How To Establish A Compelling Venture Capital Pitch Deck
by Dr. Patrick Flesner
As a venture capital investor, I am often asked by founders how a compelling venture capital pitch deck should look like. Surprisingly, I am not only asked this question by first-time founders but also by well-experienced management teams looking for growth capital. The answer to this question certainly differs from investor to investor and also depends on the financing round a startup is going through. A pitch deck of an early stage startup with only a product idea or a minimum viable product and little traction will certainly look different than a pitch deck of a later stage company that has already achieved product-market-fit, product-channel-fit and seeks funding in order to internationalize the business.
There are however overarching aspects that a founder should consider when establishing a venture capital pitch deck. In this article, I want to share — as stage-agnostic as possible — my personal view on what may be reflected in a compelling venture capital pitch deck so that the content is relevant for all founders.
At the same time, I believe this article can also help prospective entrepreneurs better assess venture opportunities.
I am often confronted with pitch decks that are very product or customer-focused. While customer centricity is of paramount importance for establishing a successful and sustainable business and although the products and services the company offers are important means to fulfil a customer need, founders should bear in mind that the pitch deck is not meant to convince customers to buy the company’s products or services, but rather meant to convince venture capital investors to invest a significant amount of money into the company.
Against this background, founders are well-advised if they put themselves into the shoes of a venture capital investor and ask themselves what such venture capital investors would probably like to know about the business and the corresponding investment opportunity. The short generic answer to this question is that venture capital investors want to know how much return they can make on their investment (more detailed answers to this question in the main part of this article).
As regards the return expectations, founders should know that venture capital investors live by the “power law”. This means that venture capital fund returns are not governed by normal distribution. Rather, most investments return only little or no money invested, some investments return the money invested or a bit more but only a few investments have outcomes well outside what any normal distribution curve would encompass (so-called home runs) and can generate more than 50% of the total fund returns.
Hence, if founders establish their pitch deck, they should always ask themselves what kind of return the relevant venture capital investors need to make, whether the pitch deck reasonably reflects how such returns can be achieved and why an investment into this company can be a home run investment.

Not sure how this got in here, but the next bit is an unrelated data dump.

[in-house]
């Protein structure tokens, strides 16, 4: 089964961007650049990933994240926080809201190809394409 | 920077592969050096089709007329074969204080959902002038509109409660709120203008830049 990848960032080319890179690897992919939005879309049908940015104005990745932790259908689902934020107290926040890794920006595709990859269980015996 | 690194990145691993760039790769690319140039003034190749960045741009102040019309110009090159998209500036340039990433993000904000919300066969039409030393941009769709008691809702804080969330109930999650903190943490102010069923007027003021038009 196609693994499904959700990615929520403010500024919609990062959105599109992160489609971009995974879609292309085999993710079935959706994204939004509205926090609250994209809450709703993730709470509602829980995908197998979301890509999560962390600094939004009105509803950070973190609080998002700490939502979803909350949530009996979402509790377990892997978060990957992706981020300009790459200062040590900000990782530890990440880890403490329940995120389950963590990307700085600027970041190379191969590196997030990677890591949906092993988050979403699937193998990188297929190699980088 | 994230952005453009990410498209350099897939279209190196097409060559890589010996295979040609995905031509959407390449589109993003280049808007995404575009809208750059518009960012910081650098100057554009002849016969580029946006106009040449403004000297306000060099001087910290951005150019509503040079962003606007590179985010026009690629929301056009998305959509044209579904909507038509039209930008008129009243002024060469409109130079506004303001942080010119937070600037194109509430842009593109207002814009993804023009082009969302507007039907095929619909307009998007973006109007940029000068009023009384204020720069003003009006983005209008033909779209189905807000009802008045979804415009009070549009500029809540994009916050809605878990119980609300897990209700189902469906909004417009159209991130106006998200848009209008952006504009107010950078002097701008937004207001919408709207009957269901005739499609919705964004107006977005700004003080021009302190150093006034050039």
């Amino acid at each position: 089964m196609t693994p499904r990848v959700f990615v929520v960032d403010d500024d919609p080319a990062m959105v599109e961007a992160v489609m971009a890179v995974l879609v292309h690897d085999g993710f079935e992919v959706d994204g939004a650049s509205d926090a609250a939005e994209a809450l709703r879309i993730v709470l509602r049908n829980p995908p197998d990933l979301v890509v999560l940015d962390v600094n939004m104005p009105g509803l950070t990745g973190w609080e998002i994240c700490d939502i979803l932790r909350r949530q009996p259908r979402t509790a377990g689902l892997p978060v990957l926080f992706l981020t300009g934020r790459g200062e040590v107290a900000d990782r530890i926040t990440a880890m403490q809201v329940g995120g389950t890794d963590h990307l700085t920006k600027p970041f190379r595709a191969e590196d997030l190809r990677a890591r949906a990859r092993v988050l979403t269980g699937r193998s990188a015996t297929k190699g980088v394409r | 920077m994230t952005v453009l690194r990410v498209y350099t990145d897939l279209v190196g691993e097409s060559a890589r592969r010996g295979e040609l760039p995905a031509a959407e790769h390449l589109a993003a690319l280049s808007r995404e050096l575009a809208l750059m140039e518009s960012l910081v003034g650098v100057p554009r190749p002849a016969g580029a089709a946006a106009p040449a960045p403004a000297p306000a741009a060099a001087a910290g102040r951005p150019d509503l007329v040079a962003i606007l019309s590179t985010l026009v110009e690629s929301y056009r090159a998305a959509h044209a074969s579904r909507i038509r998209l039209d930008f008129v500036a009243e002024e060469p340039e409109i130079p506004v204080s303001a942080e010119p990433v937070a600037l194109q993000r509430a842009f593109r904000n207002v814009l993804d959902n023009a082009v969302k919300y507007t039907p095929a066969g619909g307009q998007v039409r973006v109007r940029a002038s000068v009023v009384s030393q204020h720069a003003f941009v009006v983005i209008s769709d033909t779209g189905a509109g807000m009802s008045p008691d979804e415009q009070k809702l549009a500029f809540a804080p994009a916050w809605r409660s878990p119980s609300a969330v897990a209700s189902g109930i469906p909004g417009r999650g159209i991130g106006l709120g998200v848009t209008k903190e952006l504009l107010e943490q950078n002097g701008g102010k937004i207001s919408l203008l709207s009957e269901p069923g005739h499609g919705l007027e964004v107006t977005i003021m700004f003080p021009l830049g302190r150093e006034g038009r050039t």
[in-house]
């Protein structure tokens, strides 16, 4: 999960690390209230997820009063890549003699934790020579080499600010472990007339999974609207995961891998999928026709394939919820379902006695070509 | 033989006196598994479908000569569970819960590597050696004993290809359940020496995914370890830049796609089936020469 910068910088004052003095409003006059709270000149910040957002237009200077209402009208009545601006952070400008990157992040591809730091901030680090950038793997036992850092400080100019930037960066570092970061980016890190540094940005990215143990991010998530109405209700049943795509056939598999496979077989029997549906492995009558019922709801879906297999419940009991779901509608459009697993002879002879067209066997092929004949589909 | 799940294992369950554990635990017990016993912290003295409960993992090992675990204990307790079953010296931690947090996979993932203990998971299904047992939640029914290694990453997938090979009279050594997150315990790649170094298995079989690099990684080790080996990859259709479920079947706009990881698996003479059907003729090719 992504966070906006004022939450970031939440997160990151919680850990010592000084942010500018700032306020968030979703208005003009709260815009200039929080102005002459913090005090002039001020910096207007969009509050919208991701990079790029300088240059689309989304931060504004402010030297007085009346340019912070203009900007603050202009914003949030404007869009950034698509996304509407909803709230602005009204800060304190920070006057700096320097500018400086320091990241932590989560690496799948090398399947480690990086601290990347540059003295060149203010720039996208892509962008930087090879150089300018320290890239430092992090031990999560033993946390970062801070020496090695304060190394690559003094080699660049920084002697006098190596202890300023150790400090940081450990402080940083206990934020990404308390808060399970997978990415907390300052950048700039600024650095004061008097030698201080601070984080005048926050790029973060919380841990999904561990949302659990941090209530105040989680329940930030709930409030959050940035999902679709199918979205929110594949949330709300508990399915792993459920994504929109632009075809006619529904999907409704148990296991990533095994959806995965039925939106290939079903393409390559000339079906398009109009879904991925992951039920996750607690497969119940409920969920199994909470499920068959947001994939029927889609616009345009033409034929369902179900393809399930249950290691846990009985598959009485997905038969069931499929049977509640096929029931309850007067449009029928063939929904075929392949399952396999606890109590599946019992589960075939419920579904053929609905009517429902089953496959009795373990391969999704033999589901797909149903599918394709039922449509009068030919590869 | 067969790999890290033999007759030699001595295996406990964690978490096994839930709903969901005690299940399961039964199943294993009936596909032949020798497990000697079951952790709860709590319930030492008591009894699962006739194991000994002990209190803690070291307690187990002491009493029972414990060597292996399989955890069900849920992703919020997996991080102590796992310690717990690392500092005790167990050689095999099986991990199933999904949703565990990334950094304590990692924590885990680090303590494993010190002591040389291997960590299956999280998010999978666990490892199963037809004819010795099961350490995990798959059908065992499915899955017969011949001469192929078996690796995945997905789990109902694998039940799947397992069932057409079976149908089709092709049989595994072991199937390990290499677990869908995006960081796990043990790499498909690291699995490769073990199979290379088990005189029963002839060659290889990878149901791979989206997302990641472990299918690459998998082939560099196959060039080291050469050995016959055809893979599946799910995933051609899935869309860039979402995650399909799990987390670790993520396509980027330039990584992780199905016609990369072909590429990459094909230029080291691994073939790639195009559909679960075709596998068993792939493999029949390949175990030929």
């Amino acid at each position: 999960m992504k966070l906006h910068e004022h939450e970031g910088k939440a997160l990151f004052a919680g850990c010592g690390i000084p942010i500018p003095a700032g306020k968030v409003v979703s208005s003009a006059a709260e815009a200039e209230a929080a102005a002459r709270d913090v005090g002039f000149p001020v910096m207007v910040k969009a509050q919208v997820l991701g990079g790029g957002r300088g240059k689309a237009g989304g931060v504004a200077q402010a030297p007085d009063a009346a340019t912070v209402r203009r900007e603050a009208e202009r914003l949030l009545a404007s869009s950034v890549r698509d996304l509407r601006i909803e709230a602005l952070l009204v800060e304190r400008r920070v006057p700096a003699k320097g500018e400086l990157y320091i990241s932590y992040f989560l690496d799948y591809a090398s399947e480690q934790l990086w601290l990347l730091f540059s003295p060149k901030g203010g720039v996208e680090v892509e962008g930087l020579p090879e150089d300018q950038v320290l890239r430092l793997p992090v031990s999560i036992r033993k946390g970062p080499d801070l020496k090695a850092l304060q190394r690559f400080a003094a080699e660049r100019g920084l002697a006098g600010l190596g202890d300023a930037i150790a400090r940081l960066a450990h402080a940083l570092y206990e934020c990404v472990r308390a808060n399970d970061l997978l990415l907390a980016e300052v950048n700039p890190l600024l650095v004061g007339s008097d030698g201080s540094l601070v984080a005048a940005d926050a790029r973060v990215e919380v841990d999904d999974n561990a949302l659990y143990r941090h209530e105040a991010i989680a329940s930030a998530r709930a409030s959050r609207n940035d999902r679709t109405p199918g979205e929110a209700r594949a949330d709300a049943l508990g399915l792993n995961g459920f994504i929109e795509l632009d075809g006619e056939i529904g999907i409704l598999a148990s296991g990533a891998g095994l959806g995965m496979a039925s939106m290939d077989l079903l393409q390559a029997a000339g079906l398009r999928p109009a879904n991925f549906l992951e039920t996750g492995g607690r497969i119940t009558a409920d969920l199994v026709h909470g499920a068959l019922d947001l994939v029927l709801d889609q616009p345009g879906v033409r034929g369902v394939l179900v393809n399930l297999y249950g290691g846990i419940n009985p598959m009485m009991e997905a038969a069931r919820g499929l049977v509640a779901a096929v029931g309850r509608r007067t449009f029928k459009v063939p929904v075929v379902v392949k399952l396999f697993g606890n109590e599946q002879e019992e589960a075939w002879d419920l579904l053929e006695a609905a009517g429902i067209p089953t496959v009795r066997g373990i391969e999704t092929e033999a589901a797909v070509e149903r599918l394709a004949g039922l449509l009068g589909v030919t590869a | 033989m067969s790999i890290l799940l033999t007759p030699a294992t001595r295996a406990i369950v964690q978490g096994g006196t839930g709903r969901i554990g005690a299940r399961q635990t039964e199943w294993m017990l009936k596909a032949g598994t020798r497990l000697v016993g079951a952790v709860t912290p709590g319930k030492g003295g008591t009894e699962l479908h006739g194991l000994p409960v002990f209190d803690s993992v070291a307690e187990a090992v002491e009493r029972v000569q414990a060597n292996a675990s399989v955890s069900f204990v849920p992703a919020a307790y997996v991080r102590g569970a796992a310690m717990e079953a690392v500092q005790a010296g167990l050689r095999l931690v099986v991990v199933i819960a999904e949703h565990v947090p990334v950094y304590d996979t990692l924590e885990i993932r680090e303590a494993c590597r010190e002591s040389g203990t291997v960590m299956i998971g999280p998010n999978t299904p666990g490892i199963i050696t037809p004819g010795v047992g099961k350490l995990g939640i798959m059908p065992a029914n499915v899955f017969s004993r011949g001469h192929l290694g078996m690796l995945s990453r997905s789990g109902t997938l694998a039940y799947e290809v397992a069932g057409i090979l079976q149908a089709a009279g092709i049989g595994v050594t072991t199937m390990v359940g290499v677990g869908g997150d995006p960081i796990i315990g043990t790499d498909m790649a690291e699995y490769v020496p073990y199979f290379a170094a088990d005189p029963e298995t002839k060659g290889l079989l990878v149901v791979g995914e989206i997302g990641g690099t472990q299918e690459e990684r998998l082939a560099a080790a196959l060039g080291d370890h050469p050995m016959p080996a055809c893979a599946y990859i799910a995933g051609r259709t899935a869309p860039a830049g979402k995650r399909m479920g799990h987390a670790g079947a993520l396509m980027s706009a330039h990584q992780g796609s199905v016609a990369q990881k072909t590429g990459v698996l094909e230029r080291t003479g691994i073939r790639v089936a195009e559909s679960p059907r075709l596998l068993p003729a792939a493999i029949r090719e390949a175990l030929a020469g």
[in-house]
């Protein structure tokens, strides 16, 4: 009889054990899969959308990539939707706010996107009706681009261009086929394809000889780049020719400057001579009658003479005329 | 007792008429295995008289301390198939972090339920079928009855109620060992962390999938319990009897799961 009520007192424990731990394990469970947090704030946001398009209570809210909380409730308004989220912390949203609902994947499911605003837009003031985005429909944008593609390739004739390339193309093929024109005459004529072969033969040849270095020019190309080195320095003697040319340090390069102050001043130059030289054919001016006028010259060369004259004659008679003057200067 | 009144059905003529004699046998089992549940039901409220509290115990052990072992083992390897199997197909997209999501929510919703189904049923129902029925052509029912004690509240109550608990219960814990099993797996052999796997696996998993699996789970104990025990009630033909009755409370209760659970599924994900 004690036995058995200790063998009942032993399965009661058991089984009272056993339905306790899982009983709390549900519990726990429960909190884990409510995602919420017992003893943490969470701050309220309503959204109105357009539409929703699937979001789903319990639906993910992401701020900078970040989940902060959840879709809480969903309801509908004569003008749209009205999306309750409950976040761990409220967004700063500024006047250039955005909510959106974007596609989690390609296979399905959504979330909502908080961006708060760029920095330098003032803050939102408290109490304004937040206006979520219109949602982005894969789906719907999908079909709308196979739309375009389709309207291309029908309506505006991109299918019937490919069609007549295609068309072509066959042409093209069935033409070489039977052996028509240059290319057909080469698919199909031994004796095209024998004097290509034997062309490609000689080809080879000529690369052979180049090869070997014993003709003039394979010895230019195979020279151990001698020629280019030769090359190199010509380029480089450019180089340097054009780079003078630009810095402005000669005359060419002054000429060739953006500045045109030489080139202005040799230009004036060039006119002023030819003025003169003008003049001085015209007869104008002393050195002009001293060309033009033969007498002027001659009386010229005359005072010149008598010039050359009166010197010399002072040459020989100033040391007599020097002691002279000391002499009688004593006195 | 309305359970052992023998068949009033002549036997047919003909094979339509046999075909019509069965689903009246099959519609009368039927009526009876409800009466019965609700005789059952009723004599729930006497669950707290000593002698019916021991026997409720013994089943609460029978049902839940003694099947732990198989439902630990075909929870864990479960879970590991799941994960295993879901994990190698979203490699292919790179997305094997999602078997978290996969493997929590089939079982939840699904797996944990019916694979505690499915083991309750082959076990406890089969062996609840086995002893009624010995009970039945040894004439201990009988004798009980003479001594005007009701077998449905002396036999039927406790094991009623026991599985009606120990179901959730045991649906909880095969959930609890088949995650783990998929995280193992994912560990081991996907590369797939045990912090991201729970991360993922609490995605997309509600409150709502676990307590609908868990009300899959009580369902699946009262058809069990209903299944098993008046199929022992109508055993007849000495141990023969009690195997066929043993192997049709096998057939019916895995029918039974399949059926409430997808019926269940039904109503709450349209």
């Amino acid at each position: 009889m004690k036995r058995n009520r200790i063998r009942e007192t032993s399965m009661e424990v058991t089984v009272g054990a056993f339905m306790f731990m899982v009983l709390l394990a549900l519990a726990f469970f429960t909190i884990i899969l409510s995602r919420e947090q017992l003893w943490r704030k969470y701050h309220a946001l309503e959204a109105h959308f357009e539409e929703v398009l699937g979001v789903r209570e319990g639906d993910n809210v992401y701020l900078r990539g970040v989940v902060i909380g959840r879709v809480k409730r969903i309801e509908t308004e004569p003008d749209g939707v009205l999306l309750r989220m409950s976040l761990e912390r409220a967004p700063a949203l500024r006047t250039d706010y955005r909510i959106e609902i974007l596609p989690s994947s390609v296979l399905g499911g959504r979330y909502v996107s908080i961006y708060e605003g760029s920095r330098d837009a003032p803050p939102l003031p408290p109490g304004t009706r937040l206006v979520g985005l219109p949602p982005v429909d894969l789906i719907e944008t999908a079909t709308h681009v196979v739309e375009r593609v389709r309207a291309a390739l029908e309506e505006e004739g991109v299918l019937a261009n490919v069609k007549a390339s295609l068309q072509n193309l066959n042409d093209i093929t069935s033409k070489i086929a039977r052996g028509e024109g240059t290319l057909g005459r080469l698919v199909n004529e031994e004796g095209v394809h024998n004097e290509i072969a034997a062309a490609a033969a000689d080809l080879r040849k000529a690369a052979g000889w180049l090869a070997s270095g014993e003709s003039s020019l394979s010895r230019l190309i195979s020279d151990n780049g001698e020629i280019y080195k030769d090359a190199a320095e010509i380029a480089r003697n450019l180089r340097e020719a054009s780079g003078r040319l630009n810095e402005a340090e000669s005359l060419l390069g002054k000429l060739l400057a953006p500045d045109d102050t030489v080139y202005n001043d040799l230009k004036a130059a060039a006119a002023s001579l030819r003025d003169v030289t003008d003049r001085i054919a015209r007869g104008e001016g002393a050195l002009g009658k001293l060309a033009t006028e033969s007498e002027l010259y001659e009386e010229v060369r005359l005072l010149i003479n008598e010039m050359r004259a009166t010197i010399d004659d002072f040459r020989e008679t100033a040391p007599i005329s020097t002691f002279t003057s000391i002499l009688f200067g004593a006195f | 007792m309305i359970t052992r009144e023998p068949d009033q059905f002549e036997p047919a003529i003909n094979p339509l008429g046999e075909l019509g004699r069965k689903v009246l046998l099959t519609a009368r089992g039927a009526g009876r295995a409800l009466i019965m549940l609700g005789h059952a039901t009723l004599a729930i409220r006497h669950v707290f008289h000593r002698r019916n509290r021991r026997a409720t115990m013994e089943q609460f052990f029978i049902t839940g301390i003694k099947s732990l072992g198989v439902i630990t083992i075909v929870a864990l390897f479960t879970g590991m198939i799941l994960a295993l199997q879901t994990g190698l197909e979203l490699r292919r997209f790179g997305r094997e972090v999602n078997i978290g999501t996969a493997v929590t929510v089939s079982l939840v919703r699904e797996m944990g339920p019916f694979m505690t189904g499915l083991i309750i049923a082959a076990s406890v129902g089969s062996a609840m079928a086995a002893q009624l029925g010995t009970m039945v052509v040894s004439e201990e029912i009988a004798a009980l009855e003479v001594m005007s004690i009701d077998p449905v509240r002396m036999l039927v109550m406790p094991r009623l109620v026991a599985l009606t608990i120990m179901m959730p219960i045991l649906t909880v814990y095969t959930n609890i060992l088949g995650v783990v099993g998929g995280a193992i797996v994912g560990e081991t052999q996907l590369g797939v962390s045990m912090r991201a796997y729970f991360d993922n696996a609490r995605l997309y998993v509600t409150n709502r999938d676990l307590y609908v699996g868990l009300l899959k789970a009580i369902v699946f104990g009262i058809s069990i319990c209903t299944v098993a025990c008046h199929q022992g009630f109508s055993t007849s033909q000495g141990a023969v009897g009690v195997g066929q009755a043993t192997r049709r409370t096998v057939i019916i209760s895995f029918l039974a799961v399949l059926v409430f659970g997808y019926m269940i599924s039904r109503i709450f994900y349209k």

Credibility and Trust
While the pitch deck should describe in a compelling way how the venture capital investors can generate the expected returns, founders should likewise keep in mind that venture capital investors look for founders they can trust and build a long and fruitful relationship with. Founders should thus refrain from overstating important business aspects and focus on establishing credibility by providing a visionary, but authentic, transparent, true and fair view of their business. Be ambitious but realistic!
Whether or not a pitch deck should have an executive summary slide is a matter of opinion. I personally like such introductory slides that work as a teaser and summarize company and business in a very short, simple and precise manner. Content-wise, the slide should really concentrate on what the founders believe the venture capital investor should be made aware of before reading the complete pitch deck.
Founders may then explain the customers’ problem the company’s product and services solve. The venture capital investor wants to see that the company is working on solving a significant problem, preferably one that is hard to solve, and that the customers are in extreme pain. Venture capitalists often talk about whether a product is a vitamin (nice to have), or a pain killer (must have).Just like in a drug store, vitamins are usually optional and priced lower than pain killers people buy in order to make immediate health problems disappear. As a venture capital investor, you look for companies that sell pain killers.
Product and Service
Next, the pitch deck should explain how the company’s product and services solve the customers’ problem. It is great if the company’s offering is the first and only offering in this regard and, if so, venture capitalists will certainly be intrigued. However, unfortunately, we rarely see that there is only one product or service solving a significant problem. Usually competitive products and services already exist. In such case, the venture capitalist needs to understand how the company’s product and services are different from existing offerings. And it will not be a compelling proposition to only state that the product or service is cheaper. Competing on price is rarely sustainable. Instead, founders should preferably be able to explain why the company’s products and offerings comply with Grant Cardone’s 10x rule and are 10 times better than existing offerings.